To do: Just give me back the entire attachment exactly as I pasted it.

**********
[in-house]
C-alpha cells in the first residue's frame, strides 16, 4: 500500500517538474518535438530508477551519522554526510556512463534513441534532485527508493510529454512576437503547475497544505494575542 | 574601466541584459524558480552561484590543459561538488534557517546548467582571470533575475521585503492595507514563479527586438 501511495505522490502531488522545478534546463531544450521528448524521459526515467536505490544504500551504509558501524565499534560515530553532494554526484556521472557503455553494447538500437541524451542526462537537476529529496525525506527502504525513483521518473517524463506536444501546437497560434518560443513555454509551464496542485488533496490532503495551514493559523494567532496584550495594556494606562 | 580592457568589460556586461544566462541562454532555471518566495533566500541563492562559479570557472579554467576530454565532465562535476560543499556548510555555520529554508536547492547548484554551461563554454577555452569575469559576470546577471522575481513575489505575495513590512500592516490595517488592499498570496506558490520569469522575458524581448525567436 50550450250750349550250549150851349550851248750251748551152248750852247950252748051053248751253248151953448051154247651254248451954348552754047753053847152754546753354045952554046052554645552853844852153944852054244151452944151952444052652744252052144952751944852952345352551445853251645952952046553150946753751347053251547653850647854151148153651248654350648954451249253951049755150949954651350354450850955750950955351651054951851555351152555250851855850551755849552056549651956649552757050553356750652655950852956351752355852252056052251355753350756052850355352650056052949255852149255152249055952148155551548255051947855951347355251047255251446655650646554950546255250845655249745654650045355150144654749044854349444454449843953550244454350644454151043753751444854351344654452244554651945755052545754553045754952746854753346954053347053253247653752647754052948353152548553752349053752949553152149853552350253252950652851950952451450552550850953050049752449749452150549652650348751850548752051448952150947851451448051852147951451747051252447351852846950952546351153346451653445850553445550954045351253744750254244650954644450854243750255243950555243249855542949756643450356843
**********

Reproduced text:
[in-house]
C-alpha cells in the first residue's frame, strides 16, 4: 500500500517538474518535438530508477551519522554526510556512463534513441534532485527508493510529454512576437503547475497544505494575542 | 574601466541584459524558480552561484590543459561538488534557517546548467582571470533575475521585503492595507514563479527586438 501511495505522490502531488522545478534546463531544450521528448524521459526515467536505490544504500551504509558501524565499534560515530553532494554526484556521472557503455553494447538500437541524451542526462537537476529529496525525506527502504525513483521518473517524463506536444501546437497560434518560443513555454509551464496542485488533496490532503495551514493559523494567532496584550495594556494606562 | 580592457568589460556586461544566462541562454532555471518566495533566500541563492562559479570557472579554467576530454565532465562535476560543499556548510555555520529554508536547492547548484554551461563554454577555452569575469559576470546577471522575481513575489505575495513590512500592516490595517488592499498570496506558490520569469522575458524581448525567436 50550450250750349550250549150851349550851248750251748551152248750852247950252748051053248751253248151953448051154247651254248451954348552754047753053847152754546753354045952554046052554645552853844852153944852054244151452944151952444052652744252052144952751944852952345352551445853251645952952046553150946753751347053251547653850647854151148153651248654350648954451249253951049755150949954651350354450850955750950955351651054951851555351152555250851855850551755849552056549651956649552757050553356750652655950852956351752355852252056052251355753350756052850355352650056052949255852149255152249055952148155551548255051947855951347355251047255251446655650646554950546255250845655249745654650045355150144654749044854349444454449843953550244454350644454151043753751444854351344654452244554651945755052545754553045754952746854753346954053347053253247653752647754052948353152548553752349053752949553152149853552350253252950652851950952451450552550850953050049752449749452150549652650348751850548752051448952150947851451448051852147951451747051252447351852846950952546351153346451653445850553445550954045351253744750254244650954644450854243750255243950555243249855542949756643450356843